It wasn’t so long ago that the French monopolized the goat-cheese market. American chefs had to score their crottins, bouchons, and pyramids from the tightly controlled cartel in order to satisfy their chèvre fix.
How things have changed. Today, both professionals and home cooks alike can choose from wonderful, local sources, and their vast variety of wares.
Coach Farms’ (Pine Plains, New York) products are “farmstead,” meaning they are involved in every step of the milk’s metamorphosis from breeding the goats to producing the cheese. They have a closed herd of more than 800 Alpine goats, supplementing their diets with all-natural alfalfa and soybeans.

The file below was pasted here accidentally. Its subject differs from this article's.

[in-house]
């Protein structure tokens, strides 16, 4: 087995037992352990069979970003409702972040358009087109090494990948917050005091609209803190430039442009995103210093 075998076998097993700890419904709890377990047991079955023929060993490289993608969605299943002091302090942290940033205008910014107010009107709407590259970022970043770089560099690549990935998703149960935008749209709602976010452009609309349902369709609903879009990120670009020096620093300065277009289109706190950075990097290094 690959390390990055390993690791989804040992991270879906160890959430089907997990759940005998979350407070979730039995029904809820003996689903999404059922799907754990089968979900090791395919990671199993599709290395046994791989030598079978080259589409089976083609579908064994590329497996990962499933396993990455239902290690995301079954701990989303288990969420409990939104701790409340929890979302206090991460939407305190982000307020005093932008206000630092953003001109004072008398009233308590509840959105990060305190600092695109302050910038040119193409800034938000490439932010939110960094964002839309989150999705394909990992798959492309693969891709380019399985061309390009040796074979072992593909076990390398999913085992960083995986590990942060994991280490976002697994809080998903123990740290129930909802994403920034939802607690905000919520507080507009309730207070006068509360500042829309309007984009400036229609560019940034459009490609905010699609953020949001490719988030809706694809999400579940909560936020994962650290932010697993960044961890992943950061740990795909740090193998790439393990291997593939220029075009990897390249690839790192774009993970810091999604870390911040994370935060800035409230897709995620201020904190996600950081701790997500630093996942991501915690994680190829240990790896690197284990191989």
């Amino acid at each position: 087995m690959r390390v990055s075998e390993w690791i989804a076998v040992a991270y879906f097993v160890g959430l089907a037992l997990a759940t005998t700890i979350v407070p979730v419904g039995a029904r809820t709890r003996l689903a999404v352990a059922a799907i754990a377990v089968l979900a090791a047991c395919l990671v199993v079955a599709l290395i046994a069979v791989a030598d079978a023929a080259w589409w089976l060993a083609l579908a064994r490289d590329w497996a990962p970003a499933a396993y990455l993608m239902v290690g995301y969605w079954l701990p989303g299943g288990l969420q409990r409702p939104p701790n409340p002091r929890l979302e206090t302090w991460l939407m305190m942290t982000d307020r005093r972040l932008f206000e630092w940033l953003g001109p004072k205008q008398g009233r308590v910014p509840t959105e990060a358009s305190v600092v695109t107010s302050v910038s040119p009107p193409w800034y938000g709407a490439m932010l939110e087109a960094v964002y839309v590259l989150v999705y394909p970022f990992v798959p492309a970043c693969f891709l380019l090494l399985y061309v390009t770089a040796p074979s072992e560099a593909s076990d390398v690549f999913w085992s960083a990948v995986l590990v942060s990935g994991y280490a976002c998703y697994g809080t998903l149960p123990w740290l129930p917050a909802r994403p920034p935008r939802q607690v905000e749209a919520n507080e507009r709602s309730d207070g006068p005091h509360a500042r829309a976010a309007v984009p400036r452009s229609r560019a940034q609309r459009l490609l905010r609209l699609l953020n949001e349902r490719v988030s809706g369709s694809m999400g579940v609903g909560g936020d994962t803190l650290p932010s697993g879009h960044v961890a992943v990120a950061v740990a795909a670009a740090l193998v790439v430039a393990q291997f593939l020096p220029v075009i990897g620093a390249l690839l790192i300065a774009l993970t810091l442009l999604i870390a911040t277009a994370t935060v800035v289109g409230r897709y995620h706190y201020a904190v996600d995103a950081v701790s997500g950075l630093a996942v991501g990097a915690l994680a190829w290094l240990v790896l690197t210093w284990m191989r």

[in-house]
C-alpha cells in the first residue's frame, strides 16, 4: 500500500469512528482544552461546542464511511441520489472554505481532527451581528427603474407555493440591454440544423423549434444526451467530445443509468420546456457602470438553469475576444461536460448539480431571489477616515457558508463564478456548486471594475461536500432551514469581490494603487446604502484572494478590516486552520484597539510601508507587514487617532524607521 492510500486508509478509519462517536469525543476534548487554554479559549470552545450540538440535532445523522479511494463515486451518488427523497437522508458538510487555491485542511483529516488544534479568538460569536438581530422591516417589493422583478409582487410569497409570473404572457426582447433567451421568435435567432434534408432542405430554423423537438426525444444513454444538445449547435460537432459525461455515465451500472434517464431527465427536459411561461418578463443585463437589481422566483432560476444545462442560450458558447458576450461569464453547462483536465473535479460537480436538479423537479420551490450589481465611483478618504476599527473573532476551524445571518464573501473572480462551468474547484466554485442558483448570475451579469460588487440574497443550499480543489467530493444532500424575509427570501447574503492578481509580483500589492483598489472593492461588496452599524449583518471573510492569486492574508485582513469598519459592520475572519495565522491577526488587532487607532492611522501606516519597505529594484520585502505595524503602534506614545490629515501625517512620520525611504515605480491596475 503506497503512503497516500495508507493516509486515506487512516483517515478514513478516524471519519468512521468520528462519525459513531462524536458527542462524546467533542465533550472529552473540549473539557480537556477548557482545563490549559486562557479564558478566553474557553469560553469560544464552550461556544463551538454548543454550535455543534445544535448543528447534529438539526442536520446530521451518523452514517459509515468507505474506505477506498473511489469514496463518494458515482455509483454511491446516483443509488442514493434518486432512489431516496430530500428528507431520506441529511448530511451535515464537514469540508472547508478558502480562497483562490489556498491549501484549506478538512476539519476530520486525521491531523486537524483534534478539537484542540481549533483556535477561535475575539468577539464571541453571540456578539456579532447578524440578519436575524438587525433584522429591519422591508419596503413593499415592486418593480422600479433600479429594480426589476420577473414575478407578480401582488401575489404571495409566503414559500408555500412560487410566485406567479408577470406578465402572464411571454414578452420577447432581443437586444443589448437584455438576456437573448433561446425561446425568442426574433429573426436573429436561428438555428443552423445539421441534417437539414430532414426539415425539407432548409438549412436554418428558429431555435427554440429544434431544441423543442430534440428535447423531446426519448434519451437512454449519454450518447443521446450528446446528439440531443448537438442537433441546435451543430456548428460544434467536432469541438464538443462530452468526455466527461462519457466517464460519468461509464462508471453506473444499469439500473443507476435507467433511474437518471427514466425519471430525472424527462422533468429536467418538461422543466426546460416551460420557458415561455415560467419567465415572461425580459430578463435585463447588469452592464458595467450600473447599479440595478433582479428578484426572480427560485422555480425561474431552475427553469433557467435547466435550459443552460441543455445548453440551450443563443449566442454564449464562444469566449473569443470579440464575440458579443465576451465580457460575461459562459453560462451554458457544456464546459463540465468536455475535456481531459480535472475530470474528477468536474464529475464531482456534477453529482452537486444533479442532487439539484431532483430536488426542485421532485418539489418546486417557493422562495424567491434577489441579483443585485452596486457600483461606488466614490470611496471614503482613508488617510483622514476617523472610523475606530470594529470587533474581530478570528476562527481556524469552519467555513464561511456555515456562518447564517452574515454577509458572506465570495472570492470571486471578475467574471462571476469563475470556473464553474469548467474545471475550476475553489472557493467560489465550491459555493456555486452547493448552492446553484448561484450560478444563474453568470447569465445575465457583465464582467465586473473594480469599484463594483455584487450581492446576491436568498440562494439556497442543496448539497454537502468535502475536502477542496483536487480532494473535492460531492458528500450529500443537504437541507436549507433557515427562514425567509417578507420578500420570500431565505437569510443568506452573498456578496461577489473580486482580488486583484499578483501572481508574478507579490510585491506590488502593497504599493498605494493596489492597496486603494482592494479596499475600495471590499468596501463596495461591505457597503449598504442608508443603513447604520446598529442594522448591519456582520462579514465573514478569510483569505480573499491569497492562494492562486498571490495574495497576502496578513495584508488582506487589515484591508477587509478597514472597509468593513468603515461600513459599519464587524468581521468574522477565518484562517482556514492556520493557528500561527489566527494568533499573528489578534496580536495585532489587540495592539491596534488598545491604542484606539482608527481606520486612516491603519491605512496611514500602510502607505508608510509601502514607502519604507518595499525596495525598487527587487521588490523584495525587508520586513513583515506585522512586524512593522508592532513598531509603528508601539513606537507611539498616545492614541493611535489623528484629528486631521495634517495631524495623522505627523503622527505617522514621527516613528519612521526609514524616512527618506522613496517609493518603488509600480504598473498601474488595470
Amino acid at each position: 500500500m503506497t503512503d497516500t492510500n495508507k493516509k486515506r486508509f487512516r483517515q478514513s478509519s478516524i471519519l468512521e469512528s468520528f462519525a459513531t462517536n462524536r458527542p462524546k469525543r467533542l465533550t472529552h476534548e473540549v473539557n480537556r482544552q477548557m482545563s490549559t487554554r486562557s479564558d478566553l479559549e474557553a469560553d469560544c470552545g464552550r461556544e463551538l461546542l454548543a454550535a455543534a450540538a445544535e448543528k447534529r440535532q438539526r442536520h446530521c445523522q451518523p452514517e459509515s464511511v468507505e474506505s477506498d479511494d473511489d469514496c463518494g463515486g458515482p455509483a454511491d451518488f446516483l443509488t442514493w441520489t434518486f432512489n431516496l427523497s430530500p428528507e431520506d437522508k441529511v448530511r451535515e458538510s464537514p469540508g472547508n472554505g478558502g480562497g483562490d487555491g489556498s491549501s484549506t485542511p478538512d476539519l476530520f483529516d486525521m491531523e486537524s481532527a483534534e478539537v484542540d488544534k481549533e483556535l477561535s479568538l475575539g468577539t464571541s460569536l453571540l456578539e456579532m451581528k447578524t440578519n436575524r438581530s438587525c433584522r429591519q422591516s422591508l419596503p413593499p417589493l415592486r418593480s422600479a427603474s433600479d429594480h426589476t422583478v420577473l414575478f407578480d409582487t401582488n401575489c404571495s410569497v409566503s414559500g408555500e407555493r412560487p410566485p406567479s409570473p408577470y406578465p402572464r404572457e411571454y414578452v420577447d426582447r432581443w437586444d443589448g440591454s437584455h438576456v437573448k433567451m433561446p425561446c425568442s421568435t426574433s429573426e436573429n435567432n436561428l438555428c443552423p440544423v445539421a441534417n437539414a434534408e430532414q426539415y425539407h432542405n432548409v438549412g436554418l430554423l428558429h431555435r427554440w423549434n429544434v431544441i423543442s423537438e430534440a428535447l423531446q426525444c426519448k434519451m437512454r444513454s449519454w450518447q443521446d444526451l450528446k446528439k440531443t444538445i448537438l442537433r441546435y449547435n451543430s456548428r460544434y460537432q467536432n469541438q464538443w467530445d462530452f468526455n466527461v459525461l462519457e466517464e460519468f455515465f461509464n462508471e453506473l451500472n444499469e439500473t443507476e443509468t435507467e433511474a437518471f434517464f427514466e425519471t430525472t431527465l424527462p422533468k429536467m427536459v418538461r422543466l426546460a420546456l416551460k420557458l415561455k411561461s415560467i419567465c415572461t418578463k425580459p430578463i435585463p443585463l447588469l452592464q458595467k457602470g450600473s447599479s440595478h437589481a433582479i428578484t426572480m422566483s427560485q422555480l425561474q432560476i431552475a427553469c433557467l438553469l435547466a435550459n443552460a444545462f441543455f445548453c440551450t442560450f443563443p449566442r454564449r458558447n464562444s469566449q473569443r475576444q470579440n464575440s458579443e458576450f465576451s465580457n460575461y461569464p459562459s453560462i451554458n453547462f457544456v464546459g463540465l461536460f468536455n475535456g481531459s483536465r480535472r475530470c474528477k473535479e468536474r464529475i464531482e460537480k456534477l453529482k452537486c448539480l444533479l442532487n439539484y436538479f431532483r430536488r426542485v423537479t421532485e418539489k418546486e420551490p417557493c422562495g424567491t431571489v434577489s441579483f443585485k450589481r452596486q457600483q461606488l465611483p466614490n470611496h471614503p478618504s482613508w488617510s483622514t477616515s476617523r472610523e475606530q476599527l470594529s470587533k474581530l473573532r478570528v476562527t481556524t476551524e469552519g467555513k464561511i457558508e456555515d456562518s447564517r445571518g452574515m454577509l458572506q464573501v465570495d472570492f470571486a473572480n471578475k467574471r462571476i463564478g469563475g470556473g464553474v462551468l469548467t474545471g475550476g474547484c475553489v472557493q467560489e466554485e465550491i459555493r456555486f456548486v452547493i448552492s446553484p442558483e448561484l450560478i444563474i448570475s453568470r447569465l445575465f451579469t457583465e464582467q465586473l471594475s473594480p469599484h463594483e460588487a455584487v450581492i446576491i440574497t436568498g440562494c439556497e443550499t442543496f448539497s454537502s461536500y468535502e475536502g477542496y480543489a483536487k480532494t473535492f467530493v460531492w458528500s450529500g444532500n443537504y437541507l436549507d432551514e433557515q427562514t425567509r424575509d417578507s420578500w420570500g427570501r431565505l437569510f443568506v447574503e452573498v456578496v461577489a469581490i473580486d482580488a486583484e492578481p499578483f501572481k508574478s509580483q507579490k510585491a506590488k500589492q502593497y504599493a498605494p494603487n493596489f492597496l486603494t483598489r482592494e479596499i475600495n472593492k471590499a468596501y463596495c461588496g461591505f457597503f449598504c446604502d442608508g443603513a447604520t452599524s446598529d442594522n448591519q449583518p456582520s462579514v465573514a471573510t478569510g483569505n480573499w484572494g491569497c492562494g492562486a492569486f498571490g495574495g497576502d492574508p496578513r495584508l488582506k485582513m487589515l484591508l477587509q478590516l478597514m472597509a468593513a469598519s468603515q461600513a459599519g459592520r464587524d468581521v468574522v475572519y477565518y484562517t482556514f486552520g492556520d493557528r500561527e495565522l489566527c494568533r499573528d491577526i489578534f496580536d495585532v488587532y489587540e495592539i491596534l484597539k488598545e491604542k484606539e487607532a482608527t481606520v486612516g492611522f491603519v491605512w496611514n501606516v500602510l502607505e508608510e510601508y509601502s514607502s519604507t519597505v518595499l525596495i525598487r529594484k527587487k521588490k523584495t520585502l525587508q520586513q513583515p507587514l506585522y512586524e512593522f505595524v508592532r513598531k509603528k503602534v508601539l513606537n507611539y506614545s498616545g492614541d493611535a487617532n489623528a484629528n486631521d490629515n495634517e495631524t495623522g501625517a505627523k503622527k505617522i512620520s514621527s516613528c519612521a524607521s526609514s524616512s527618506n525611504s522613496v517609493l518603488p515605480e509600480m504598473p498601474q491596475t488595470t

Mark Newbold, head cheesemaker, transforms more than 1.5 million pounds of fresh milk annually (10 lbs of milk = 1 lb of cheese) into yogurt drinks, Greek-style goat yogurt, and a variety of fresh and aged cheeses.
On a less staggering scale is The Butterfield Farm Company, which was founded in 2009 in Suffield, Connecticut. They are farmstead as well and 100 Nubian and Saanen goats forage their fields. Their products range from yogurts to tommes, but also include a line of bath and body products derived from—you guessed it—goat’s milk.
Michael Hearl runs the farm and Tara Bryson makes the cheese. Bryson always talks about her progeny with the caveat that “Each batch of Butterfield Farm cheese will be unique,” based upon her does’ diet and the aging process. She also names her cheeses using an initial from her beloved goat companions that have passed away. Names like Selebration Cheddar and Meadow Zew Tomme pay respect to their service.
As the French might grudgingly say, Vive la chèvre Americain!